The main thing that modernist architecture offers is a sort of slippery space that buildings and parts of buildings can float in. That is, it offers a spatial system that can enrich traditional architecture so long as it doesn’t take over.

A little while later, Bruce comments on the situation regarding public pressure leading to Clemson’s withdrawn proposal in Charleston:

The main reason they [the modernists] are vulnerable is that people instantly know the difference between traditional and not in a side-by-side comparison. The problem is that it takes a side-by-side comparison. If you put [modernist] House VI next to a ranchburger, the ranchburger wins. But put the ranchburger next to a drafty 1860 house with open-air dogtrot with a fake mantelpiece in the parlor nailed to ​a board wall papered with newspapers. A good number of people will want to fix up the drafty old house.

It’s actually kind of amazing that we’re in this position. It’s like a prize fighter who won with both hands tied behind his back and his legs tied to the ropes – because the other guy concussed himself on the microphone hanging over the ring.

About David Brussat

For a living, I edit the writing of some of the nation's leading architects, urbanists and design theorists. This blog was begun in 2009 as a feature of the Providence Journal, where I was on the editorial board and wrote a weekly column of architecture criticism for three decades. Architecture Here and There fights the style wars for classical architecture and against modern architecture, no holds barred. My freelance writing and editing on that topic and others addresses issues of design and culture locally and globally. I am a fellow of the Royal Society of the Arts, and a member of the board of the New England chapter of the Institute of Classical Architecture & Art, which bestowed an Arthur Ross Award on me in 2002. I work from Providence, R.I., where I live with my wife Victoria, my son Billy and our cat Gato. If you would like to invest your prose with even more style and clarity, please email me at my consultancy, dbrussat@gmail.com, or call 401.351.0457. Testimonial: "Your work is so wonderful - you now enter my mind and write what I would have written." - Nikos Salingaros, mathematician at the University of Texas, architectural theorist and author of many books.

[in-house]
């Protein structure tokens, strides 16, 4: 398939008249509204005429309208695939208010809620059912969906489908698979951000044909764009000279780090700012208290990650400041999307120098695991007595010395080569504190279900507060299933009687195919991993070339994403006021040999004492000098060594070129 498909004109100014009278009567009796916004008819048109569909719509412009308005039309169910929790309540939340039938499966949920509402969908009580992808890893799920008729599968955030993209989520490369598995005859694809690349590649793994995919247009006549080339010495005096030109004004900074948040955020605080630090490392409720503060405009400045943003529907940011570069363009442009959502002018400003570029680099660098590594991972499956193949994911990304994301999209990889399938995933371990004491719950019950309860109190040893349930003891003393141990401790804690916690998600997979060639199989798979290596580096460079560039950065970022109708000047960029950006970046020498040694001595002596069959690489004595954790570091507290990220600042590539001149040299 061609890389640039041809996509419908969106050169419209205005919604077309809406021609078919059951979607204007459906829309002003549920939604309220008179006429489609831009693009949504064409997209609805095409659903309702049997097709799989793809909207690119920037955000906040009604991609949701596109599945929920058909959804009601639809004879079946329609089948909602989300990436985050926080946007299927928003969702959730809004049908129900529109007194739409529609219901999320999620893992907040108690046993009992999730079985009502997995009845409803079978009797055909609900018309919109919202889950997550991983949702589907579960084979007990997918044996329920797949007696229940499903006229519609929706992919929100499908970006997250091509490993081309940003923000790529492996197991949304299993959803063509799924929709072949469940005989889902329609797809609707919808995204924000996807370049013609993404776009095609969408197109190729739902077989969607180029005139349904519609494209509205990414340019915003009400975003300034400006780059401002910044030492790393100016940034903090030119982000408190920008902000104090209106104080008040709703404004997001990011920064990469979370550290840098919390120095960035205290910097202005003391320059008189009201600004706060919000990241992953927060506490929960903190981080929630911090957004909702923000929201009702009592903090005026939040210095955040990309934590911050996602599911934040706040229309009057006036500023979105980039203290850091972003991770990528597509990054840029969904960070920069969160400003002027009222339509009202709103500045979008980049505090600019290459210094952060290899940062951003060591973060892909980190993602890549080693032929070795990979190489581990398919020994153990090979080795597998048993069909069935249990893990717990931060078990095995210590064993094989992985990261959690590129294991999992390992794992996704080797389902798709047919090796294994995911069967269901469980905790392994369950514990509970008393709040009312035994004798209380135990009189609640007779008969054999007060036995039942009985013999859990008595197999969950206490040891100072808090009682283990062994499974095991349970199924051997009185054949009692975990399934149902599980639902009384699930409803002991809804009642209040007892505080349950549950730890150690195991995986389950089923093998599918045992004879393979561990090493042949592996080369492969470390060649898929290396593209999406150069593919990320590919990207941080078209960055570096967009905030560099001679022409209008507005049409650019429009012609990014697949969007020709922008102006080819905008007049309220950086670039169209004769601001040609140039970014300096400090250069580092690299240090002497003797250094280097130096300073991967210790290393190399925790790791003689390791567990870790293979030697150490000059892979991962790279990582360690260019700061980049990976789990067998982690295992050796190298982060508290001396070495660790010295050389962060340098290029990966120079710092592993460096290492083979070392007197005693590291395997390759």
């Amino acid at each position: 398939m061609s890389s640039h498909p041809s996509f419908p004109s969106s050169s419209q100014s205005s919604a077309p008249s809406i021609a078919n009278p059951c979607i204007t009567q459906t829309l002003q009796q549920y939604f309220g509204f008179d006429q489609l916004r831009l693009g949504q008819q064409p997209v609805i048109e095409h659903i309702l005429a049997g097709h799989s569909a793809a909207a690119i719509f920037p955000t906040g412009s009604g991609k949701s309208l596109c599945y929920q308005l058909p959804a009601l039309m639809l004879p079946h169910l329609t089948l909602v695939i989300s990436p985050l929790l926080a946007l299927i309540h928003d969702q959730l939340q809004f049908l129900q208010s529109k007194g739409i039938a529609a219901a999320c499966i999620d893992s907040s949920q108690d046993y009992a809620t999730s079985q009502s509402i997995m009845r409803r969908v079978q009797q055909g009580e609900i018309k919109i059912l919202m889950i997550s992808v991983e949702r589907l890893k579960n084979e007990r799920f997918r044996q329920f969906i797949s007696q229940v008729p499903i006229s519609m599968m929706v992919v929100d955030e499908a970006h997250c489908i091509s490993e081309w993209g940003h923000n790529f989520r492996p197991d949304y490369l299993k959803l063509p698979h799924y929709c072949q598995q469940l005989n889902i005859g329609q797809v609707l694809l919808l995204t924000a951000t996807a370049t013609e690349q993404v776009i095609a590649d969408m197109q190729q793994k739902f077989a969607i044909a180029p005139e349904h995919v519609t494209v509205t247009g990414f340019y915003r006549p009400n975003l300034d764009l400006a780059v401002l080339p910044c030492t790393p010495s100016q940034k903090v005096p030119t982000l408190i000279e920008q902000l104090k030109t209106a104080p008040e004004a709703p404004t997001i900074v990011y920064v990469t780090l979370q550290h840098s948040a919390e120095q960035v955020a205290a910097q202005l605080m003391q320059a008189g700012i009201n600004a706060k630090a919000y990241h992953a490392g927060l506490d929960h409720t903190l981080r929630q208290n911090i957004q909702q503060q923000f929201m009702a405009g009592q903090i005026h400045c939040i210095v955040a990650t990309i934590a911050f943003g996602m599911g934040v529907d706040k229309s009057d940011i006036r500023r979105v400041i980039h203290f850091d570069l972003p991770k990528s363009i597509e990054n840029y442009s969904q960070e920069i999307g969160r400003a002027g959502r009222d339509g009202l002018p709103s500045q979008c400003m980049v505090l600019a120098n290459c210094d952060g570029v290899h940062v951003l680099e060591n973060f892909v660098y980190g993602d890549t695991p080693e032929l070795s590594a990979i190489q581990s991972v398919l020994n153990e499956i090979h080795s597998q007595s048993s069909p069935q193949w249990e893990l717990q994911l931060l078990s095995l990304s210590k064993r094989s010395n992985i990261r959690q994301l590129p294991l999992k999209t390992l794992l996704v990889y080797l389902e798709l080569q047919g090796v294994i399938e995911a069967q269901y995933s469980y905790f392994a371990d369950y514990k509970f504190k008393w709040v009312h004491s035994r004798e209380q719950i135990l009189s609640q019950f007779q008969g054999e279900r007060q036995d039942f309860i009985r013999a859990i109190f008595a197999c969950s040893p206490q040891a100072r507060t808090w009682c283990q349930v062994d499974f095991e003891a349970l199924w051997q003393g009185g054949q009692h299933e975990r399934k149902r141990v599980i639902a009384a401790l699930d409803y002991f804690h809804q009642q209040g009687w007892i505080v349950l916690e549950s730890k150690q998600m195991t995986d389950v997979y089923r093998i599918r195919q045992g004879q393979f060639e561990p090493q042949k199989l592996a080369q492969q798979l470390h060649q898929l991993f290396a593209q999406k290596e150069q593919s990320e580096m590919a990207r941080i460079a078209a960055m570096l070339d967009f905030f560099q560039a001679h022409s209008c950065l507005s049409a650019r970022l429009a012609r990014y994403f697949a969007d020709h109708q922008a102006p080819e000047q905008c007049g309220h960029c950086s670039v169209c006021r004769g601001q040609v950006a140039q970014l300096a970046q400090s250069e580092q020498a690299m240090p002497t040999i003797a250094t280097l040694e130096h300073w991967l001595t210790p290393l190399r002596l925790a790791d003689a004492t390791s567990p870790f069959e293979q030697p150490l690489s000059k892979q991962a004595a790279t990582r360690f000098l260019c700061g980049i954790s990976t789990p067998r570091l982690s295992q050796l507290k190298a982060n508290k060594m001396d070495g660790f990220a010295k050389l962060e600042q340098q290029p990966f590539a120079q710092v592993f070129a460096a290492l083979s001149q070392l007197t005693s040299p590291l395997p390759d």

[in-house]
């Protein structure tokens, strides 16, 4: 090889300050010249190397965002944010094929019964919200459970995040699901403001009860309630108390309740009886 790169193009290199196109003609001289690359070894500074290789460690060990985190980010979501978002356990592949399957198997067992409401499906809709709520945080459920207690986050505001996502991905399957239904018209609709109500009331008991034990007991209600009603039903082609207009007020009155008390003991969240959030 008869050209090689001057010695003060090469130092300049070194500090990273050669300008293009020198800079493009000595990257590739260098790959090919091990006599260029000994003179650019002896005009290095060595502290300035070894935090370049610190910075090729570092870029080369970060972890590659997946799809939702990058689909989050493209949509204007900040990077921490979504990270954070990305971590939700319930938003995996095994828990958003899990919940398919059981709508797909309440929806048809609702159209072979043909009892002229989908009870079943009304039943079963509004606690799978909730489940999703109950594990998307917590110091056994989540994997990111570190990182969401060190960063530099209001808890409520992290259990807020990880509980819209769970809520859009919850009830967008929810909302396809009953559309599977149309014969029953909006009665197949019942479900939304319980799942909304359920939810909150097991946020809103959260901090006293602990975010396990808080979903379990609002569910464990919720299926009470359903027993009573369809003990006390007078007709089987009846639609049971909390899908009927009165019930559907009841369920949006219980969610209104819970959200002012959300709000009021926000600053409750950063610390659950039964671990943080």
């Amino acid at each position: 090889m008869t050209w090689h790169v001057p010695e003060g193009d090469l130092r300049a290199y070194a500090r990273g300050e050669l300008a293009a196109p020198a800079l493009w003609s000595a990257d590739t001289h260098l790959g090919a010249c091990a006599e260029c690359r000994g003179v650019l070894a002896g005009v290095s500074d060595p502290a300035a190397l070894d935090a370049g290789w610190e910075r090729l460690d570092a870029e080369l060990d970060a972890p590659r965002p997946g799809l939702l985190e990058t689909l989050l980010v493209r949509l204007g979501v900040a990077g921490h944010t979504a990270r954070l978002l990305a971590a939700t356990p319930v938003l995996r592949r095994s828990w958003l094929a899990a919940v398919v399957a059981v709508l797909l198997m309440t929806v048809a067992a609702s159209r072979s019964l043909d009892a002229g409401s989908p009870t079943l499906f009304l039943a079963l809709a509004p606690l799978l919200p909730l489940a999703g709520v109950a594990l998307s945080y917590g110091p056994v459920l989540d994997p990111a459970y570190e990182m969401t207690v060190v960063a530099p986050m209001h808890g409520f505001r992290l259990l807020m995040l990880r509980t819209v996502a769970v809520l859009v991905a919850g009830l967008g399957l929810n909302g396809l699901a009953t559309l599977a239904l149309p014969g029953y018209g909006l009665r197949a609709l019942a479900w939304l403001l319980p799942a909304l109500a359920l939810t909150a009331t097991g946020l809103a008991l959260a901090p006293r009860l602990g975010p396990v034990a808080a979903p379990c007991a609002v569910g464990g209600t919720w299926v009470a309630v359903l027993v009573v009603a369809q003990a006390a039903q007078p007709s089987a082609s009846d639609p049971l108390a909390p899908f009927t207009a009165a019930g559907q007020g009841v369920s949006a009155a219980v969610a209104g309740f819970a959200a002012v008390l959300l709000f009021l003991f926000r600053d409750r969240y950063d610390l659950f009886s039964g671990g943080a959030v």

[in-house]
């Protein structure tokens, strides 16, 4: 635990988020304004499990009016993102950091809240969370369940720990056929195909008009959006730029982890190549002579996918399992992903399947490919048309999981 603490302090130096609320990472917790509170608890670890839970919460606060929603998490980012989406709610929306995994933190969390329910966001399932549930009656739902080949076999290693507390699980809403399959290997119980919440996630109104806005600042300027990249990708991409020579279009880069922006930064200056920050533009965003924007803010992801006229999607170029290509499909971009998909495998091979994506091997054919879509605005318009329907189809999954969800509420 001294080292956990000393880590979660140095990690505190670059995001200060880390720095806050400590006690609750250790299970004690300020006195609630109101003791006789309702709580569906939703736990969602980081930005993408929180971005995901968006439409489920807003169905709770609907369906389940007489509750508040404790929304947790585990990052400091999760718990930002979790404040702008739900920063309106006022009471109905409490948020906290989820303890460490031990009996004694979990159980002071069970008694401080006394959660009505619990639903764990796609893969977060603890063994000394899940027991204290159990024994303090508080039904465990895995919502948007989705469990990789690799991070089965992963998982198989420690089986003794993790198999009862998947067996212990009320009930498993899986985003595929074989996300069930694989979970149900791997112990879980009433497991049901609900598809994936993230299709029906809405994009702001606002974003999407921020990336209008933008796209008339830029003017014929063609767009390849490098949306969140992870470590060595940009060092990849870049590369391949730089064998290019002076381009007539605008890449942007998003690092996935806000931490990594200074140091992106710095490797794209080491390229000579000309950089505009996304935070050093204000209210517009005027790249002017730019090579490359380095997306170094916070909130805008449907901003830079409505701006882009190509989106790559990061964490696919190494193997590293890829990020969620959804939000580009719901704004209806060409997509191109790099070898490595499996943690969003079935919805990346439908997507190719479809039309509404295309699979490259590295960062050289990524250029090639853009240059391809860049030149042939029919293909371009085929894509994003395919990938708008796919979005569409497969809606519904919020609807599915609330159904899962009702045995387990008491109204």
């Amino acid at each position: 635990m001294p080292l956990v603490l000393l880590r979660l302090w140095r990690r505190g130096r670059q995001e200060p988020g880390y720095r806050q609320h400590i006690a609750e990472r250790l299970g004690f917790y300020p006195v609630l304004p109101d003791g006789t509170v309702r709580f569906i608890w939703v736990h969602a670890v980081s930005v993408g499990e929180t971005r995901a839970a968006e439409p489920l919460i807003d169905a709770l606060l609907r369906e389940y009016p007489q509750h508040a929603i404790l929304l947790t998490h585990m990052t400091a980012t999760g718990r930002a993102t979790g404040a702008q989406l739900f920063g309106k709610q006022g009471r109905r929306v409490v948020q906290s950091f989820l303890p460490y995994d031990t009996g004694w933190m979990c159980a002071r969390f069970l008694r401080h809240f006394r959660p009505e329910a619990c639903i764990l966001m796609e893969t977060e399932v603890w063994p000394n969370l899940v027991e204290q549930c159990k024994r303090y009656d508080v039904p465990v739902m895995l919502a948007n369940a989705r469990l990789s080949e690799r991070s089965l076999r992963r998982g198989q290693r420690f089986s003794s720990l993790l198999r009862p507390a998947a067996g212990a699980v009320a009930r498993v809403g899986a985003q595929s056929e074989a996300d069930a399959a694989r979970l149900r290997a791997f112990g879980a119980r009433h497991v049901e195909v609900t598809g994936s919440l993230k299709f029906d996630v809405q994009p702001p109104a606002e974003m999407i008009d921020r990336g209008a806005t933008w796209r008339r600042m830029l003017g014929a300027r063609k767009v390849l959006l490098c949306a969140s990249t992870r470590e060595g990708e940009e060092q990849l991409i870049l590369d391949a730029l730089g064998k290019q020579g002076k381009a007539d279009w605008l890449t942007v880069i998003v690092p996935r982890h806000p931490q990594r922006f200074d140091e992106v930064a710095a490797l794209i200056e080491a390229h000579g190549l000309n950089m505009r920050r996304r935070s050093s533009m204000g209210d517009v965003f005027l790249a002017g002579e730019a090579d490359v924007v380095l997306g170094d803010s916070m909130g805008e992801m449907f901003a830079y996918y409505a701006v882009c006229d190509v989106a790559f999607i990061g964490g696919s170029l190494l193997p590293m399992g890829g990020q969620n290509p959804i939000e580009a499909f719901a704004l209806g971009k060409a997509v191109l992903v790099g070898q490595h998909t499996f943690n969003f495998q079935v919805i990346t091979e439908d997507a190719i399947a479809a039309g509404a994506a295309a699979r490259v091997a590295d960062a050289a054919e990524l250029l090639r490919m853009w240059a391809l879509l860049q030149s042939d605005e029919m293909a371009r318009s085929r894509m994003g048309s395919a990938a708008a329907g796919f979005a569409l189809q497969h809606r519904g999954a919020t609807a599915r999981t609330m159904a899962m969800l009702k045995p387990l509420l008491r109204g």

This entry was posted in Architecture, Architecture Education, Architecture History and tagged , , , , . Bookmark the permalink.

2 Responses to A sharp eye into classicism

  1. Bruce Donnelly says:

    Thank you, of course. Should’ve said that, and that House VI is this one: https://en.wikipedia.org/wiki/House_VI

    Like

  2. Bruce Donnelly says:

    I’m an urban planner, not an architect. I went to architecture school, but shifted.

    Like

Leave a Reply

Fill in your details below or click an icon to log in:

WordPress.com Logo

You are commenting using your WordPress.com account. Log Out / Change )

Twitter picture

You are commenting using your Twitter account. Log Out / Change )

Facebook photo

You are commenting using your Facebook account. Log Out / Change )

Google+ photo

You are commenting using your Google+ account. Log Out / Change )

Connecting to %s